While to some they may seem intimidating, many large dogs are gentle and very mild tempered, but because of their
impressive size they are often misunderstood by those that haven't had a chance to get to know them. In
fact, the world of big dog breeds is littered with misconceptions by the general public! This post is here to
break a few of those misconceptions down and hopefully bridge the gap between these exceptionally large, very
commonly gentle creatures, and you - potential large-fur-baby parents! (If you already have one of these
beautiful dogs, there may be some things below that even you may find surprising 😉)
Many large dog breeds are misjudged by their exceptionally brawny appearance and unfortunately, because of this, rumors about why people shouldn't get large dog breeds have spread like wildfire in the past. When asking around about big dog breeds, you may have come across the occasional, "Aren't they really mean?" or "That's a lot of dog fur to take care of!" or even, "Don't they get sick really easily?"
Never fear, we're covering all of those concerns in this list, from temperament, to big dog illnesses, to large dog breeds that don't shed! Well, don't shed as much.
Read on to discover the wonders of large dogs and learn about some famous ones.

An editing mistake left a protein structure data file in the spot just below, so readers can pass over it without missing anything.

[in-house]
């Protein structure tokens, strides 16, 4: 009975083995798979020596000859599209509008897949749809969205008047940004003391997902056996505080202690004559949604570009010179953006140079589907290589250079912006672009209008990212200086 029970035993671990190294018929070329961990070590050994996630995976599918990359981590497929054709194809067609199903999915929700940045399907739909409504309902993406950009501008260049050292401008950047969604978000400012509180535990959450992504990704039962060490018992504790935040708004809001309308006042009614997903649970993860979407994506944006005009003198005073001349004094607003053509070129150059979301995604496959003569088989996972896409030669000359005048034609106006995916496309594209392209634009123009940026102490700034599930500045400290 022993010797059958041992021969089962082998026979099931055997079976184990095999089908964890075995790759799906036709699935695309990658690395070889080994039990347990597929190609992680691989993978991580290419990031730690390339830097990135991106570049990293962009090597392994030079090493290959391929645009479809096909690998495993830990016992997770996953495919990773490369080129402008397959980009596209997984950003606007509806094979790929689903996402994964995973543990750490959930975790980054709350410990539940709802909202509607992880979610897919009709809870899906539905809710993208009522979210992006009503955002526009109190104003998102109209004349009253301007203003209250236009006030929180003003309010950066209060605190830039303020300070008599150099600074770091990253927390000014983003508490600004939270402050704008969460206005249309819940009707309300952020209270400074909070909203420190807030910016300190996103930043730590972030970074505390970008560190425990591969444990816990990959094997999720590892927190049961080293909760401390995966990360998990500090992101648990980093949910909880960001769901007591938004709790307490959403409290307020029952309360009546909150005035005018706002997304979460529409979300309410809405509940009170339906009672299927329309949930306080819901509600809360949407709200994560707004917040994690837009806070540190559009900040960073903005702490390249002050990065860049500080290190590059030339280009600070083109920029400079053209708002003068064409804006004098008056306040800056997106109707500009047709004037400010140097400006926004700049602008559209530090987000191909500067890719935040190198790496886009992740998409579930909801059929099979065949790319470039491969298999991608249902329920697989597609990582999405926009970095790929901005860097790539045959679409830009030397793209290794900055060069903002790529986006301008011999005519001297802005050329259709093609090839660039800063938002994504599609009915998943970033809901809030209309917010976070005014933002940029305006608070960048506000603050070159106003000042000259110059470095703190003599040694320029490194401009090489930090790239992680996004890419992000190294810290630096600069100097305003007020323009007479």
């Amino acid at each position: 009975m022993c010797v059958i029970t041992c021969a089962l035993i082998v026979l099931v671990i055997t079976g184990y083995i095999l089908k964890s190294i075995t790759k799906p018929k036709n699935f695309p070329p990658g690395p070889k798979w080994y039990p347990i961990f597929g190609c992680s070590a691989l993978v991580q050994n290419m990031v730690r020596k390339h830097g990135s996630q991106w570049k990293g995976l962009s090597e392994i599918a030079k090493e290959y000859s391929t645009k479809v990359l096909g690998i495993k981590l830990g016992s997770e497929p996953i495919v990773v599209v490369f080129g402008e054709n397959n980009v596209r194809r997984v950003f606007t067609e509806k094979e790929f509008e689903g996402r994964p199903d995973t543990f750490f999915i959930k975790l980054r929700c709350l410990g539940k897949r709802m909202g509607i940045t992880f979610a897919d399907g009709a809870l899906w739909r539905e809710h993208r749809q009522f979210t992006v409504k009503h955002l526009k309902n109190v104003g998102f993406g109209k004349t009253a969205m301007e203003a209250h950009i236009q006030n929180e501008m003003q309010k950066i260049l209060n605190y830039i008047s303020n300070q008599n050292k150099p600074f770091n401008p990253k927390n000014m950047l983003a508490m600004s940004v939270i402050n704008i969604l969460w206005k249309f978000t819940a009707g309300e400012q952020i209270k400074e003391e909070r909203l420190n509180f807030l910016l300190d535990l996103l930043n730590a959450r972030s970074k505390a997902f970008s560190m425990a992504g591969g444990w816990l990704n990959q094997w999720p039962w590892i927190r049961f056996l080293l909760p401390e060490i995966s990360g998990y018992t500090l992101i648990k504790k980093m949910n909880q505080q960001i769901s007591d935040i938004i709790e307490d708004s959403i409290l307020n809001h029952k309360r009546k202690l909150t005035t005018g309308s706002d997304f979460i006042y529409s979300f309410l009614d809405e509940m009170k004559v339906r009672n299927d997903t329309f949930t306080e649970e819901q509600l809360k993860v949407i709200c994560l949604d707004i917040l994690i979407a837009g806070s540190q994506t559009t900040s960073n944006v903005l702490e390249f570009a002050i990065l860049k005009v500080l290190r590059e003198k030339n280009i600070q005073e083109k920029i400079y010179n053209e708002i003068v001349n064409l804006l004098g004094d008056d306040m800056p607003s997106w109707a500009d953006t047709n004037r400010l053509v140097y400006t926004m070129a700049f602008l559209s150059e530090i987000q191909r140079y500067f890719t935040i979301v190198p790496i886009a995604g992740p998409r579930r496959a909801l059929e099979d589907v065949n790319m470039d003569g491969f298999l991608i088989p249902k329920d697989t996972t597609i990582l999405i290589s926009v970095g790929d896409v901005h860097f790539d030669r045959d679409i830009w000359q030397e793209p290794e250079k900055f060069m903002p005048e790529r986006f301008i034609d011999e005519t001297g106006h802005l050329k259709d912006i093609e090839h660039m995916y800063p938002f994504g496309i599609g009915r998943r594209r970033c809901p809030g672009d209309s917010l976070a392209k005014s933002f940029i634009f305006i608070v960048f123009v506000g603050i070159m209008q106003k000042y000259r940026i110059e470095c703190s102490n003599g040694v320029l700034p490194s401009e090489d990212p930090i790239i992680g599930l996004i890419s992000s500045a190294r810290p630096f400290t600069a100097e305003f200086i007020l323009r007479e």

Is your dog on the list?
Are you seeking out a large dog that doesn't shed at all? Look no further, because not only does a Peruvian Inca
Orchid not shed, but this breed doesn't have any fur whatsoever! Also known as "naked dog" the Peruvian Inca
Orchid hails from Peru and it is said that many Peruvian's use the pups as their personal heating pads at night
because the bald skin of the breed radiates so much heat!
These dogs are so intelligent that games that revolve around repetition bore them easily and because of this, they can be seen as highly active. The Peruvian Inca Orchids need to be well socialized and should primarily be kept in the house rather than left outdoors. They don't like to be alone as they are lively and always alert. They are highly intelligent and can be a challenge to train. Still, they are known for being friendly with other dogs!
The Peruvian Inca Orchid is generally a healthy breed but things like eye disorders, ear infections and hearing loss, should be monitored. As this dog is practically hairless they don't do well with extreme weather, but it is noted that if dressed warmly, they'll play in the snow!
Did you know that Peruvian Inca Orchids are an ancient breed of dogs? They are depicted on pre-Incan art and can be seen on Moche ceramics from as far back as 750 A.D.
If you grew up watching the irresistibly lovable, dopey, mystery-solving Scooby-Doo, a Great Dane might be